Daniel Toumine: Painting, Structure and The Built Environment
For people who haven’t seen your work before, give us an overview of your background and what you do.
My work sits at the intersection between art and tech. Over the years I’ve managed to build up a body of work that includes poetry, digital artwork, and painting.
I’ve used art as a test bed and a way to work through questions I have about the world around me on topics including infrastructure, technology, commerce, and the built environment.
As I mentioned to you recently, I’ve been looking at your work for the past week and every time, I’ve wanted to reach out and grab hold of it. Both your later and more recent paintings have this great tactility. How would you describe what your works are about?
My latest work is influenced by platforms, commerce, and the built environment. When I refer to platforms, I am referring to platform technology that can be defined as a structure or technology from which various iterations can emerge without the expense of a new process being introduced. I guess you could say I consider my paintings to be a product of an iterative framework which functions on top of a series of enabling platforms and infrastructure.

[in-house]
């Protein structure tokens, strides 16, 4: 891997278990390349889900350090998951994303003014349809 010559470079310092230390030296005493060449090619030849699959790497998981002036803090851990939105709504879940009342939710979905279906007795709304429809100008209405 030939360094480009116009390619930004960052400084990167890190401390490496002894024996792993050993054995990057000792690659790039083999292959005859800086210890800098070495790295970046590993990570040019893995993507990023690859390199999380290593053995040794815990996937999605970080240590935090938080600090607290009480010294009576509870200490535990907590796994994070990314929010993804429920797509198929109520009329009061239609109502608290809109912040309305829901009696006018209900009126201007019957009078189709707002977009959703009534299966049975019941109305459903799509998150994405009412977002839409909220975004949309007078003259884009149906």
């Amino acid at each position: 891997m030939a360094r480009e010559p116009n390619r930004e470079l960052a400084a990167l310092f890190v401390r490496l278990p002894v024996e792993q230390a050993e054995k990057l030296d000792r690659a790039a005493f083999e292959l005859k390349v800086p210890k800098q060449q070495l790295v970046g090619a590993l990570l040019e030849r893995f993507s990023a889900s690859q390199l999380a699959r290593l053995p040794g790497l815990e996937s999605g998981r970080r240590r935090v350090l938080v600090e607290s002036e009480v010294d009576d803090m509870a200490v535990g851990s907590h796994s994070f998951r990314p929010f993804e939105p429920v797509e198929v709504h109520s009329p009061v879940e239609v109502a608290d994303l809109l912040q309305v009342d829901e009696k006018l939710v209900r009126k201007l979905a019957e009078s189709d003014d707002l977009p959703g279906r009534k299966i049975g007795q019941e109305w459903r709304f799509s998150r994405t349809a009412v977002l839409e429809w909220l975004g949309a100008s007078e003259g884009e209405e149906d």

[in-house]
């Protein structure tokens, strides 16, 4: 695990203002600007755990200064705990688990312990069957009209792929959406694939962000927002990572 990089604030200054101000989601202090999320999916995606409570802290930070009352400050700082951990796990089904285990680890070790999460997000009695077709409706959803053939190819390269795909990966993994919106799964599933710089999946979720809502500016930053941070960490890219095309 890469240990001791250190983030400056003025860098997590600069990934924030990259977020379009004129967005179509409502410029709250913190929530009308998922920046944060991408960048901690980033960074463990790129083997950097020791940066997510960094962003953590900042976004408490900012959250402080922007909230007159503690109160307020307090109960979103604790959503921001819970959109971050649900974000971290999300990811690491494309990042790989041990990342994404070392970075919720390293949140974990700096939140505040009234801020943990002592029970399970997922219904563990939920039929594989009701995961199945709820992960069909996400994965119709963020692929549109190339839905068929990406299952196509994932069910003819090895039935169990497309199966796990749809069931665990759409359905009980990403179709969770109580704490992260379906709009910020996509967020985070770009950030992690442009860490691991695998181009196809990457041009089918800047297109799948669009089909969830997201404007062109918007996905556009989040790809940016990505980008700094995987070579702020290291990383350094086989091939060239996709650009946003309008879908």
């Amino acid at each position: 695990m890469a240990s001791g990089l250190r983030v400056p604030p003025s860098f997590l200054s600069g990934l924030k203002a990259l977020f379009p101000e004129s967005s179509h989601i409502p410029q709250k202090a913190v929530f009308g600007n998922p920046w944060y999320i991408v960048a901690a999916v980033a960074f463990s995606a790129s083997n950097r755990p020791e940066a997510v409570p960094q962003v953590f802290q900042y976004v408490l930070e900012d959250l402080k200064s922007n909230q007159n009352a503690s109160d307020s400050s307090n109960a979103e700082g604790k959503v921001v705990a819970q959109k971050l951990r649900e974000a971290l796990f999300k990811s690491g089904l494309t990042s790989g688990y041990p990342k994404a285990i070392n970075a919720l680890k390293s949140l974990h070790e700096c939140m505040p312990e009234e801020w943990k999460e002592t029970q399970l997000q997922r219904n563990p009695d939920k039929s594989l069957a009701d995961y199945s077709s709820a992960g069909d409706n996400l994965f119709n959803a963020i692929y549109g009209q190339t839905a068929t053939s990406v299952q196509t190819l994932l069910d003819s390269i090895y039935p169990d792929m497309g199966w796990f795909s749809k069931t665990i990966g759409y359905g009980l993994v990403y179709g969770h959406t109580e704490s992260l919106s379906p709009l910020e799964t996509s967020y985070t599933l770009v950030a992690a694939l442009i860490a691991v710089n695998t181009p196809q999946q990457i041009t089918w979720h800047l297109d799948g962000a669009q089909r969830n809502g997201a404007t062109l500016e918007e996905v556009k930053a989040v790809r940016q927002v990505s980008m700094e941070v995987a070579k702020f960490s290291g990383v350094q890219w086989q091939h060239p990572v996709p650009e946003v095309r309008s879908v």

I have always been drawn to the tactility present in physical art making, and I try to emphasize those characteristics in my process. We live in a time of rapid, and easy, digital reproduction so I think making unique physical objects (in this case, paintings) is in part a reaction to that ability to easily reproduce. With that said, there’s a sort of degradation or loss of information that occurs between the physical painting and the representation you see of it on Instagram— which I find interesting. I’d guess that’s where the need to touch the work comes into the equation. It’s a way to read further into the object in a way that the digital image still can’t provide.
Your newest paintings to Instagram are so strong and are being very well received, tell us about their link to architecture and what you’re expressing through the creation of them.
This latest series of work is called ‘structure’. It uses the Brutalist architectural movement as a point of departure. Brutalism is having somewhat of a revival among creatives but remains an eye-sore to the general public. It was the go-to style for projects in numerous countries during the post-war period, so it's something many see but don't really admire. But this aesthetic has taken on a new life within recent years thanks to dedicated communities on social media platforms like Instagram. Brutalism is graphic, tactile, mechanical, and repetitive so transferring this language into painting fit well within the contemporary context of creating a constant stream of content within computing platforms.
Follow Daniel @DanielToumine